After Years of Doubt and Decline, Toronto’s Buttonville Airport Is Closed

The family-owned field rose and fell over a 60-year period.

Buttonville Airport grew from a turf strip to a busy urban reliever.

After years of speculation, rumors, and a drawn-out process one local pilot said was akin to a roller-coaster ride, Toronto’s Buttonville Airport (CYKZ), once one of Canada’s busiest, has closed.

Airport management announced in May that the airport would shut down on November 30 and that all aircraft, including about 300 based at the field, would have to be removed by then. While that single message seemed clear, it was part of a series of communications that were not always reliable.

Local pilot Phil Lightstone said some aircraft owners heard the warning and “thought it was another case of, ‘Just kidding.’” Others took the declaration to heart, though, and began moving out. Following the evacuation and official shutdown there was just one aircraft, a forlorn Beechcraft Musketeer, remaining at the airport, Mr. Lightstone said, noting that the Beech is no longer registered and could soon wind up leaving on a flatbed truck.

Pilots based at Buttonville for decades might have considered the latest evacuation order a false alarm because there have been many others through the years. Rumors of impending closure never panned out, even after 2009, when the Sifton family who owned the airport sold an interest to real estate company Cadillac Fairview. But a lot has changed since then in the Markham, Ontario area just north of Toronto that the airport occupied, including real estate values.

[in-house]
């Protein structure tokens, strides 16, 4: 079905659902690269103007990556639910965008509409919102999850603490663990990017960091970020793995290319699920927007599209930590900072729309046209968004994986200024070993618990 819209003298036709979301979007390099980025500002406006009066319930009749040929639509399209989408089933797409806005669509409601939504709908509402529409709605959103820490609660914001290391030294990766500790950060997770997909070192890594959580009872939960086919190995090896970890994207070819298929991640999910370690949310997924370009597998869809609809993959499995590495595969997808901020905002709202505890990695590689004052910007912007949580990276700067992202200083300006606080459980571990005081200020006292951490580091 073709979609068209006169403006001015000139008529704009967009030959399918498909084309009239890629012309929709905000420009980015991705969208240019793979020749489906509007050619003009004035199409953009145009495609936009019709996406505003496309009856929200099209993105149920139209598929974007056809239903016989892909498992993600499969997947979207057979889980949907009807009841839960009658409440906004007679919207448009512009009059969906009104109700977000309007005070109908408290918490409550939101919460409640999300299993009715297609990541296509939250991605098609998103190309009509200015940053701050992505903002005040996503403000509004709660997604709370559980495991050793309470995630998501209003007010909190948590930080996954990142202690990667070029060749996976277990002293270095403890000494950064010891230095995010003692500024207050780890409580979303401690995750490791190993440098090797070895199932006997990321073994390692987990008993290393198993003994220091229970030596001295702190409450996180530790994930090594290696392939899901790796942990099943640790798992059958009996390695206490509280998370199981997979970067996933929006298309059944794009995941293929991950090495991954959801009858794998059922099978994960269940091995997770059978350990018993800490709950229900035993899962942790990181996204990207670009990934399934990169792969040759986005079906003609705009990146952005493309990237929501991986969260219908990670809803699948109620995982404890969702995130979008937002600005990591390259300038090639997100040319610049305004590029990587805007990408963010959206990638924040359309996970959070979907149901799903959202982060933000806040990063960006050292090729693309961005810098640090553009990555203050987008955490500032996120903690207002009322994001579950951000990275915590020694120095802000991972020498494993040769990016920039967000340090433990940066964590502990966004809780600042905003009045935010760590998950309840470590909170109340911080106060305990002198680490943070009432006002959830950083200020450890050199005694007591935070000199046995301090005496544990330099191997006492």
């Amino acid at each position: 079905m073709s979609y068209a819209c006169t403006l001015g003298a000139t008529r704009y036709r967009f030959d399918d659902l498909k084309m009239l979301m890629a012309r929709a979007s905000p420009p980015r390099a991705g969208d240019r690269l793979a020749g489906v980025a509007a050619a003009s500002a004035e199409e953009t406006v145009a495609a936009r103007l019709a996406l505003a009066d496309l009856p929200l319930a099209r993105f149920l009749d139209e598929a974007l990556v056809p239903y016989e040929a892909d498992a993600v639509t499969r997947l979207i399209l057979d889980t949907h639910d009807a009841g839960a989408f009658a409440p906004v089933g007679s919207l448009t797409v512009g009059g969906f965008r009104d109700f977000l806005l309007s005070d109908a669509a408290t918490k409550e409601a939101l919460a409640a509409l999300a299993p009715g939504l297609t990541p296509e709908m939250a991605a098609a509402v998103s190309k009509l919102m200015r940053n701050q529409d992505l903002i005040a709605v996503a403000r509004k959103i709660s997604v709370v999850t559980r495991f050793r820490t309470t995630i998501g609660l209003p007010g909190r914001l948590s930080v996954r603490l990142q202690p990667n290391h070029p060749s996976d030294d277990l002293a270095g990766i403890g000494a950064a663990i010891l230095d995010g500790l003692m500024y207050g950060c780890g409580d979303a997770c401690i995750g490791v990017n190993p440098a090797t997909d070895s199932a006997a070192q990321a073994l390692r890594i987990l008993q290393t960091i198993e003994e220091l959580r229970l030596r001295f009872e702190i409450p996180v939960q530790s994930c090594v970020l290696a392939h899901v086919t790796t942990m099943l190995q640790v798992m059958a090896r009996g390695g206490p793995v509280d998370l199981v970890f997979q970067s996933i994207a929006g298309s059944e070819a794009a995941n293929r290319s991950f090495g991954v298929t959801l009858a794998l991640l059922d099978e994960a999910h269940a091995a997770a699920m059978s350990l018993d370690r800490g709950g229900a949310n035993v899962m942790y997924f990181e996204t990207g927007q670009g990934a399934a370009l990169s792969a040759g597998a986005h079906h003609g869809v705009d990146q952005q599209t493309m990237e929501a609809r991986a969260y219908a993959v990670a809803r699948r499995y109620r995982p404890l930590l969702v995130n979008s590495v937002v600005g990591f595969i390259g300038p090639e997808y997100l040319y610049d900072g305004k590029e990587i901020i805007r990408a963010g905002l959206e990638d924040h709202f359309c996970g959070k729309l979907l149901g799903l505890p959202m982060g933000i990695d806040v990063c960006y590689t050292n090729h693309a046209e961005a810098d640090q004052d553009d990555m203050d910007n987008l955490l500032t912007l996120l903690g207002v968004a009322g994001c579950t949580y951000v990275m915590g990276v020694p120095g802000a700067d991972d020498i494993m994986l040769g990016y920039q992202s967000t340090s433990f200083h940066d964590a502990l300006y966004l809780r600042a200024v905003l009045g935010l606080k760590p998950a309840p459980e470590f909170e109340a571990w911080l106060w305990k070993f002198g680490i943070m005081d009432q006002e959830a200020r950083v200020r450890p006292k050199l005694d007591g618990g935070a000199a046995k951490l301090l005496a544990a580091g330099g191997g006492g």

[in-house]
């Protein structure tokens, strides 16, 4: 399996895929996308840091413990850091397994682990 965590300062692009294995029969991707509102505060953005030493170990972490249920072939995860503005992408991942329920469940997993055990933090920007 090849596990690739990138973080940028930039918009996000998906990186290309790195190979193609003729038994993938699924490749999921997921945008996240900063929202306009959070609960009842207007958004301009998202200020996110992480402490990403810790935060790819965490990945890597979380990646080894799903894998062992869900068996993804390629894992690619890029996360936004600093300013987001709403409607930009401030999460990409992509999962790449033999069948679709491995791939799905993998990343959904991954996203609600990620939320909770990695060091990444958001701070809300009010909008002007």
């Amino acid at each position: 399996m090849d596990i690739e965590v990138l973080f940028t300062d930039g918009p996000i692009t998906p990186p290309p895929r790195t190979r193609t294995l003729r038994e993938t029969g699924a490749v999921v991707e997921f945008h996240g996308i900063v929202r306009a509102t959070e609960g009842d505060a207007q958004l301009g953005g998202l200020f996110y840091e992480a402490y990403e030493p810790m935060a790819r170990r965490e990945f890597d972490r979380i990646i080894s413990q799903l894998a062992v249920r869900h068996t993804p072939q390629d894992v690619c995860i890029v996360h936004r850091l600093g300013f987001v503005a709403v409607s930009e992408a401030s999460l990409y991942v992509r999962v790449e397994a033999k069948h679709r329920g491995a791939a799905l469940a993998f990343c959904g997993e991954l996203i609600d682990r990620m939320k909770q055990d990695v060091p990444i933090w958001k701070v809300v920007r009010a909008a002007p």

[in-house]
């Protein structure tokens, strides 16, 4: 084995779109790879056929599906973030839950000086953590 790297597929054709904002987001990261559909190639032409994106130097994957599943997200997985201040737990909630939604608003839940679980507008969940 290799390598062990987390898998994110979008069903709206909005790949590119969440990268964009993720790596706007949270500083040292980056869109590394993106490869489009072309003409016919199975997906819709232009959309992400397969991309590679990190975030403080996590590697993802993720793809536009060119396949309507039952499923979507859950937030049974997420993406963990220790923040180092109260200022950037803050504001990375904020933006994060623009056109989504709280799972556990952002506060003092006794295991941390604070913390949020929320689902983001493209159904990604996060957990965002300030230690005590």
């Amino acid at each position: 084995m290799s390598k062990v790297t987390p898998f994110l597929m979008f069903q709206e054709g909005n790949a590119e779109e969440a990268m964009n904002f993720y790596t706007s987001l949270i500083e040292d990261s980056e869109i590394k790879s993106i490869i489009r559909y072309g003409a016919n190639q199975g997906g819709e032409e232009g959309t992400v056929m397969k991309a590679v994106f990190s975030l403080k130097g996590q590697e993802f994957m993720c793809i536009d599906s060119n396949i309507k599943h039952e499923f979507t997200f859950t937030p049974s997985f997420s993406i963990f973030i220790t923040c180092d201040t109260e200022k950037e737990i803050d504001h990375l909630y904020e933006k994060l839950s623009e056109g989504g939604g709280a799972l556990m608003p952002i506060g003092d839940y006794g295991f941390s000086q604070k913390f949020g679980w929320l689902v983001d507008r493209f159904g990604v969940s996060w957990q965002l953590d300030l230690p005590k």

The airport began as an informal turf strip in 1953. The Siftons acquired the land a decade later and began improving and expanding the field, which evolved into a bustling towered facility with two runways and a range of GA aircraft from light piston singles to jets.

Toronto also expanded, sprawling to the edge of Buttonville and eventually surrounding it with residential, commercial and industrial zones. Where the airport had been comfortably remote from the city it had more recently become landlocked within a dense, urban setting.

The Siftons continued to operate the business but eventually the land’s staggering market value to developers won out. The former airport property reportedly is slated for construction of numerous warehouses.

Jonathan Welsh is a private pilot who worked as a reporter, editor and columnist with the Wall Street Journal for 21 years, mostly covering the auto industry. His passion for aviation began in childhood with balsa-wood gliders his aunt would buy for him at the corner store. Follow Jonathan on Twitter @JonathanWelsh4

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